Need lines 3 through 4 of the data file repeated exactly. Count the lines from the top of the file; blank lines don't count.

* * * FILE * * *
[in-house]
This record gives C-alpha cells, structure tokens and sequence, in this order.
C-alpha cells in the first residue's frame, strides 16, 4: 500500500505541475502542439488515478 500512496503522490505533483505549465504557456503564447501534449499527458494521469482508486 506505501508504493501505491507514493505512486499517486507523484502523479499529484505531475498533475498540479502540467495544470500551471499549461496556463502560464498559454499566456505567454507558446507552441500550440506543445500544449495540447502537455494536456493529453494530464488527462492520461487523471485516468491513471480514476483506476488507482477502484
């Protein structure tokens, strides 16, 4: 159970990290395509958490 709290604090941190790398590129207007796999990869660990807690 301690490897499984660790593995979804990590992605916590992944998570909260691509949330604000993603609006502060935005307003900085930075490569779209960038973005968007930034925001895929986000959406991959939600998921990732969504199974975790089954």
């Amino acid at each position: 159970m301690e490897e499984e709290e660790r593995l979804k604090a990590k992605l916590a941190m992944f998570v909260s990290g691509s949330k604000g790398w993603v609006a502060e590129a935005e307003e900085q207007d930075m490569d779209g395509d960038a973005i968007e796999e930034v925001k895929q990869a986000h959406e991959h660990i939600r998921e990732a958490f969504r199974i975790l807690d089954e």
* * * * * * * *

C-alpha cells in the first residue's frame, strides 16, 4: 500500500505541475502542439488515478 500512496503522490505533483505549465504557456503564447501534449499527458494521469482508486 506505501508504493501505491507514493505512486499517486507523484502523479499529484505531475498533475498540479502540467495544470500551471499549461496556463502560464498559454499566456505567454507558446507552441500550440506543445500544449495540447502537455494536456493529453494530464488527462492520461487523471485516468491513471480514476483506476488507482477502484
């Protein structure tokens, strides 16, 4: 159970990290395509958490 709290604090941190790398590129207007796999990869660990807690 301690490897499984660790593995979804990590992605916590992944998570909260691509949330604000993603609006502060935005307003900085930075490569779209960038973005968007930034925001895929986000959406991959939600998921990732969504199974975790089954």